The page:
IPython notebooks in Pelican

Adding an obvious feature to Pelican.

IPython notebooks are an incredibly useful way to do reproducible research and illustrate chunks of code. Obviously you'd like to put some of them on the web. Surely there must be an easy way to include them in a Pelican-based website. So why hasn't anyone done it yet?

They have. In several different ways. Just none that I'm happy with.

This is how I made a reader for .ipynb files to include them in my website.

Other solutions

Google for possible solutions and you'll often get directed to liquid tags, a Pelican plugin for extended markup. Basically, it provides a tag for linking to and including IPython notebooks in articles. Liquid tags also need a bit of template hacking to get this inclusion to work. Which seems more difficult than it should be. I just want to drop the notebook in a directory and have Pelican render it.

Elsewhere, it's been suggested that notebooks be converted into another form (ReST) and are then dropped into Pelican. Also too hard and how do we handle images? Others have suggested converting the pages to HTML and then including them in Pelican.

Put then up on another site like Github or Wakari? Then I still have to write a page that points to them.

Daniel Rodriguez wrote a plugin that more or less does what I want. (Github repo here. The explanatory text doesn't quite match the repo, so obviously it's evolved some.) This is where I'll start hacking.


This shouldn't be construed as criticism of any of the above solutions, which arguably are more flexible and may fit their creators needs better. But, being a lazy type, I'm willing to sacrifice power for simplicity. And thanks to Daniel for doing the heavy lifting of actually writing a ipynb reader.

Hacking the reader

The repo for my hacked and modified reader can be found at: https://github.com/agapow/pelican-ipynb


Getting an included IPython notebook to look right is tricky. While you can just call on IPython to spit out the HTML for a page, that includes a whole mess of embbedded CSS styles. The Rodriguez reader injects it's own CSS to this end, but then this will interact with the CSS in your chosen Pelican theme and It. All. Gets. A. Bit. Complicated. In addition, the generated webpages looked different under Safari and Chrome for me.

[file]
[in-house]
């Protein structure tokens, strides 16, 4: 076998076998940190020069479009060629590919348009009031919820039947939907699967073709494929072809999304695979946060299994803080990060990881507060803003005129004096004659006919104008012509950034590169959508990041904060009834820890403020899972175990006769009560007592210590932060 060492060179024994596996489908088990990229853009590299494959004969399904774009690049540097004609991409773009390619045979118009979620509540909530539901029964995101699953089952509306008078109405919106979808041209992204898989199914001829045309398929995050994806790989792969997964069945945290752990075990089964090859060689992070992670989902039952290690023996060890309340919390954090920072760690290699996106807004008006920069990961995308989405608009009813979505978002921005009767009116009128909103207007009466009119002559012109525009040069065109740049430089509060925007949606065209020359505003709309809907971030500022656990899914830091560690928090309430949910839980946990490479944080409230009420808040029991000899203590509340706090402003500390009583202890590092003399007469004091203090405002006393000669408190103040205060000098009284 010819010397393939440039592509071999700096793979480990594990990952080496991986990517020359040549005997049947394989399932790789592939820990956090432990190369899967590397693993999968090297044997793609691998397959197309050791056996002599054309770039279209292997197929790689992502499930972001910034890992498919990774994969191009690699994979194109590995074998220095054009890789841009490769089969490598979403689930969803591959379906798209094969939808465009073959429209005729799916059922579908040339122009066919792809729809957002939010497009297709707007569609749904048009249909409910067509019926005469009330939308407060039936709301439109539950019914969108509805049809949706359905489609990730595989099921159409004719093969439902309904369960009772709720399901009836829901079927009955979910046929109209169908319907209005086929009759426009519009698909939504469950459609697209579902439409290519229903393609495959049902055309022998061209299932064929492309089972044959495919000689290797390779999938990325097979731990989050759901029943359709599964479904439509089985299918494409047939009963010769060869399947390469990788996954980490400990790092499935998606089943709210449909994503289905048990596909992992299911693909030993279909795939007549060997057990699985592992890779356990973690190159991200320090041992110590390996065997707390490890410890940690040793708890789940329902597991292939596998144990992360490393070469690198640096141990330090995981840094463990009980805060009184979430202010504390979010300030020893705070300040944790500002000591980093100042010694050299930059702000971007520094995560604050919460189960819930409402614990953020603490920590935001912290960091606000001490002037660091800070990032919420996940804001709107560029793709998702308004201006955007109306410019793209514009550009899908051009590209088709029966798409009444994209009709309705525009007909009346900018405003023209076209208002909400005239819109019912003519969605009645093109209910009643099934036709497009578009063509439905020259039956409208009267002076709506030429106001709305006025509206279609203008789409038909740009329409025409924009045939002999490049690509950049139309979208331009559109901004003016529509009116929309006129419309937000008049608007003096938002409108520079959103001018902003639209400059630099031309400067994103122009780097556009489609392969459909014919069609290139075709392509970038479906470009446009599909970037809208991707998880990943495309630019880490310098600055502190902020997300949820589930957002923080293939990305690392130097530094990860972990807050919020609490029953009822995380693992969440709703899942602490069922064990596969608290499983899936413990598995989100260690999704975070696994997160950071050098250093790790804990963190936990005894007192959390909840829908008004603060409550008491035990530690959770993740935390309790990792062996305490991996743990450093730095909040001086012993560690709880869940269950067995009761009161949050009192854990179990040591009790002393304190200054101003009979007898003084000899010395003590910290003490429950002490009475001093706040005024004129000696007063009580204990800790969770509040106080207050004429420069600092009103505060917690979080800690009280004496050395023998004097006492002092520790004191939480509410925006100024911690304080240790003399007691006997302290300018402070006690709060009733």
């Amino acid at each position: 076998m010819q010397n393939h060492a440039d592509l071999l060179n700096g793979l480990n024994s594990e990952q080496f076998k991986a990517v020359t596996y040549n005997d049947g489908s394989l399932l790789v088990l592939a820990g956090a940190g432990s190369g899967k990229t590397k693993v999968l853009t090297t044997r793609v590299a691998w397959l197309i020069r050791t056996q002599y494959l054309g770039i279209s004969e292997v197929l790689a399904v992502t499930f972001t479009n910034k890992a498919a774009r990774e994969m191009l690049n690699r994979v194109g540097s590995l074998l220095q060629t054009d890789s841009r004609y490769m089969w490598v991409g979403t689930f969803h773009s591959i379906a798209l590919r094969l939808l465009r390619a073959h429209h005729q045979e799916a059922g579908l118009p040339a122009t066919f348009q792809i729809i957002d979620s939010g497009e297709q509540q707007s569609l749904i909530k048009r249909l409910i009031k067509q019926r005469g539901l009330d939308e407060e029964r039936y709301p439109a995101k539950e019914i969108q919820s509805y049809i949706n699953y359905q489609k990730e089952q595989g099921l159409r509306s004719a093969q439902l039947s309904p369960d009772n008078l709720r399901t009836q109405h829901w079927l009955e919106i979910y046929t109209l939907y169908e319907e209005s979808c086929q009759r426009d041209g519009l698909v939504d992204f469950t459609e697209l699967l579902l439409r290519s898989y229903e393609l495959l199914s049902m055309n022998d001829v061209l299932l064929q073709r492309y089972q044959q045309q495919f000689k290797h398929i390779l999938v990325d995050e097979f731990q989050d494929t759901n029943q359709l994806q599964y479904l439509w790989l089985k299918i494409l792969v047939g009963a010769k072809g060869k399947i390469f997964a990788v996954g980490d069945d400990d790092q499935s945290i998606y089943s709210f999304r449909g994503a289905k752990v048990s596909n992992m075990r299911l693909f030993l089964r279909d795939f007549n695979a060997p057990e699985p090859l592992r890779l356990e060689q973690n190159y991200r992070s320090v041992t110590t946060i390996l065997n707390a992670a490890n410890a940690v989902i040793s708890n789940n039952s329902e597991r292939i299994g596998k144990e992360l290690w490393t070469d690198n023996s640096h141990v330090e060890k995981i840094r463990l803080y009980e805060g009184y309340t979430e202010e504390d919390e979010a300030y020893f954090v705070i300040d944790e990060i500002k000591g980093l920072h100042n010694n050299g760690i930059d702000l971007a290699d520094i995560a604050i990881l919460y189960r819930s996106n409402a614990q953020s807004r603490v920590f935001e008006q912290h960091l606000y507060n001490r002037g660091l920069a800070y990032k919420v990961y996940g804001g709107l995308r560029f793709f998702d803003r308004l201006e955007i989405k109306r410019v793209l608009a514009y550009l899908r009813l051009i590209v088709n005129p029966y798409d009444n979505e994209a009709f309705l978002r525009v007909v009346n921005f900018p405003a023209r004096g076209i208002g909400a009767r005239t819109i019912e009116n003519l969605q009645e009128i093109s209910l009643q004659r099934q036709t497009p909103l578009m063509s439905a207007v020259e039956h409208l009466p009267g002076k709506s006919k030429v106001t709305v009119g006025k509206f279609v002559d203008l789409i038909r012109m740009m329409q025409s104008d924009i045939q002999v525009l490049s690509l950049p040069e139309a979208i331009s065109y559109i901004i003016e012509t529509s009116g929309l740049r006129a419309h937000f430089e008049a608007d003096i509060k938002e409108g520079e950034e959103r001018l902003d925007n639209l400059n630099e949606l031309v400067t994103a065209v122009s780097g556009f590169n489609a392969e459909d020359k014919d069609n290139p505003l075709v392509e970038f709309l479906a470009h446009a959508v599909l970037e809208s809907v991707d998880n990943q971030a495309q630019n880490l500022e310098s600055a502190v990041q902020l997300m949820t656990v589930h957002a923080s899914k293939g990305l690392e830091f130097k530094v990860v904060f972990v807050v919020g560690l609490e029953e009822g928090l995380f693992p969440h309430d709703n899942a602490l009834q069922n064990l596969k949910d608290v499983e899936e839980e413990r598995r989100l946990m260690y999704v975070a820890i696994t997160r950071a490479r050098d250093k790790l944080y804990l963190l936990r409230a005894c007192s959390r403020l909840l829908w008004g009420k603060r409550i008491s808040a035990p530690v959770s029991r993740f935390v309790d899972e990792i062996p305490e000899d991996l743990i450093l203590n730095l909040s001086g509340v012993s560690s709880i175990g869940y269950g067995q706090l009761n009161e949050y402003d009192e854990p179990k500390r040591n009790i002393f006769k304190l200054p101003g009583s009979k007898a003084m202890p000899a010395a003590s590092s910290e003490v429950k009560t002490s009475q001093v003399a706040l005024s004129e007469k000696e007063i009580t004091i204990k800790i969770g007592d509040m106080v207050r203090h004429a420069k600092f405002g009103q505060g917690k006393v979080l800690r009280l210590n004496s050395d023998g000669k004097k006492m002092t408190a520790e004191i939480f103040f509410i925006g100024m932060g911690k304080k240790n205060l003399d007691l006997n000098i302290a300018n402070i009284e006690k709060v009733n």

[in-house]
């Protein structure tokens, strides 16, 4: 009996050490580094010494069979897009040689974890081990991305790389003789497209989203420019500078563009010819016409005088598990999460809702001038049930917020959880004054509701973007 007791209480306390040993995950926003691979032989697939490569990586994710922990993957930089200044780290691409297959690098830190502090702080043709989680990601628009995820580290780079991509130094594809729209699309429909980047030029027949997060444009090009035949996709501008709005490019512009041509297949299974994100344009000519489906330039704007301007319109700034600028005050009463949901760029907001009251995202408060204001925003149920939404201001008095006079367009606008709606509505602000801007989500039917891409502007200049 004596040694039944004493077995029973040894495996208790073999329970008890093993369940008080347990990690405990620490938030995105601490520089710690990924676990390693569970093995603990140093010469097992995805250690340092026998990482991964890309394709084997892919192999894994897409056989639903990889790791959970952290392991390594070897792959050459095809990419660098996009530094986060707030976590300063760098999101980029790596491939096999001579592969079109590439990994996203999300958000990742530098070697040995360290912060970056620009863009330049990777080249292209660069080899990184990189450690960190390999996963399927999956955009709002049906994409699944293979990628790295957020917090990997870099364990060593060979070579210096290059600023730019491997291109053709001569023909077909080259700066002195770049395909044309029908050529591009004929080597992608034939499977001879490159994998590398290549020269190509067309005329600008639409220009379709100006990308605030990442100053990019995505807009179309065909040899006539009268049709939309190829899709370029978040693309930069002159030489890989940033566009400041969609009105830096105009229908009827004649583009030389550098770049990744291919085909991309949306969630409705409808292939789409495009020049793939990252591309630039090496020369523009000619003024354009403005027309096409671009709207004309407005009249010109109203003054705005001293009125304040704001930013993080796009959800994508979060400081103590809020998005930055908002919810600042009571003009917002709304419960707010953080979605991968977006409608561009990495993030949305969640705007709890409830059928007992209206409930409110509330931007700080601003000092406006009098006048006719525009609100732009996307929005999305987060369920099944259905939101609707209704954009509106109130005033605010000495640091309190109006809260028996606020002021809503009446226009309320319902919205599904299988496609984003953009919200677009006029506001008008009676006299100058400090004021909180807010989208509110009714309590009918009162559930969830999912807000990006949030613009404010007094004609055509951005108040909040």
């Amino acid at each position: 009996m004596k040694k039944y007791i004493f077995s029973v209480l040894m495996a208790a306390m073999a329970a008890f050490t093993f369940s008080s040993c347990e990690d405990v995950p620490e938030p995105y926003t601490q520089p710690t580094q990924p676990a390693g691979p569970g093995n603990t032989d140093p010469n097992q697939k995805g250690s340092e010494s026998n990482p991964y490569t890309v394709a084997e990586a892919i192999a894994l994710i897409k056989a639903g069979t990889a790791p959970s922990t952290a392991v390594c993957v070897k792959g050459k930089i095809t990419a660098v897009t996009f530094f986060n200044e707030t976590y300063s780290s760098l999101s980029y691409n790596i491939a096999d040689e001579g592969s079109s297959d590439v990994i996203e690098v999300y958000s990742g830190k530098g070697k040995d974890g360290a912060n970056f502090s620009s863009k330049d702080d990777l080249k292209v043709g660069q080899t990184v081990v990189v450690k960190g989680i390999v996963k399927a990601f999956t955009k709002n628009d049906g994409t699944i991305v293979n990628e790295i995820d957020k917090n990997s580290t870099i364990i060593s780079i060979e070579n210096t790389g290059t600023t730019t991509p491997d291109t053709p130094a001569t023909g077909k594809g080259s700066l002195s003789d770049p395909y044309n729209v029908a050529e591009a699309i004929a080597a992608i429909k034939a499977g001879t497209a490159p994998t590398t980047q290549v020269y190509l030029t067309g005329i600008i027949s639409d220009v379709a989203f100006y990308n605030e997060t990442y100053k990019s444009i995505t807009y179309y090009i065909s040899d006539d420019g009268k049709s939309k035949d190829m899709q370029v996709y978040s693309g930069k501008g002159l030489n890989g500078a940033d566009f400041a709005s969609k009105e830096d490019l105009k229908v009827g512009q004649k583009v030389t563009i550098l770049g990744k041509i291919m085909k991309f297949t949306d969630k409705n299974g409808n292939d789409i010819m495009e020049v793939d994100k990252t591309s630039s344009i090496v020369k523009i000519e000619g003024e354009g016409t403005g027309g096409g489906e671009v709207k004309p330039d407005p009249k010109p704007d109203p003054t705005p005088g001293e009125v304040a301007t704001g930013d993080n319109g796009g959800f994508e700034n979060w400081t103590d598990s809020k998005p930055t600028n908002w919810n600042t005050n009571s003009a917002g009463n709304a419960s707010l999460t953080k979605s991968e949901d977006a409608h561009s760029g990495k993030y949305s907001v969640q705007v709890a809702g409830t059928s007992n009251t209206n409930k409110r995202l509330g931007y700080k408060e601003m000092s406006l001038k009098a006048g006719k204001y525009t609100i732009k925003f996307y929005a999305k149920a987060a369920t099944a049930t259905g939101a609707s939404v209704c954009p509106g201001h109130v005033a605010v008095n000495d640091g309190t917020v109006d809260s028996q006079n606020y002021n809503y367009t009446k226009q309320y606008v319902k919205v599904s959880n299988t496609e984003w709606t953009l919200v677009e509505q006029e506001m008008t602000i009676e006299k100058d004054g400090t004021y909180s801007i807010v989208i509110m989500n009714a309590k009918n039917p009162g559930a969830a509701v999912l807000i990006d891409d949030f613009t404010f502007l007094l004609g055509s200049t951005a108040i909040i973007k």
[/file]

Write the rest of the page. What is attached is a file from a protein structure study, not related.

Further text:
There's no universal solution to this, it really depends on the Pelican theme you're using. But:

  • I rejigged the reader so the the custom CSS is added after the document CSS, not before
  • The !important directive may be useful in getting the right look.

Better figures

Notebooks include images as embedded data, encoded as Base64. Unfortunately the better_figures_and_images Pelican plugin can't handle these, at least not under Python 3. Nothing to do but disable the plugin.


The Rodriguez plugin reads the notebook header for metadata, which you can edit in IPython. I made a few small changes, like mapping the name field to title, and looking at the first cell for a title. There's also an oddity where - depending on the source - metadata is not always processed. Fixed. (That code was a little suspicious anyway, as it deleted dictionary keys it was iterating over.)

Header levels

The headers in a normal Pelican document are sensibly set to the right level: H1, H2 etc. But the headers in an notebook are hardcoded in. Longer term, it would be sensible to rewrite them or trim off an initial header, but just be aware that if the notebook starts with a H1, you'll end with an article with two headers of the same level.


This is more of a general development tip, but when I was hacking on the reader, changes didn't seem to appear. I narrowed it down to using make devserver, which was puzzling until I realised that Pelican only recompiles content if it sees changes in the site content, theme or settings. Plugins are outside that loop. Flushing the cache directory fixed everything.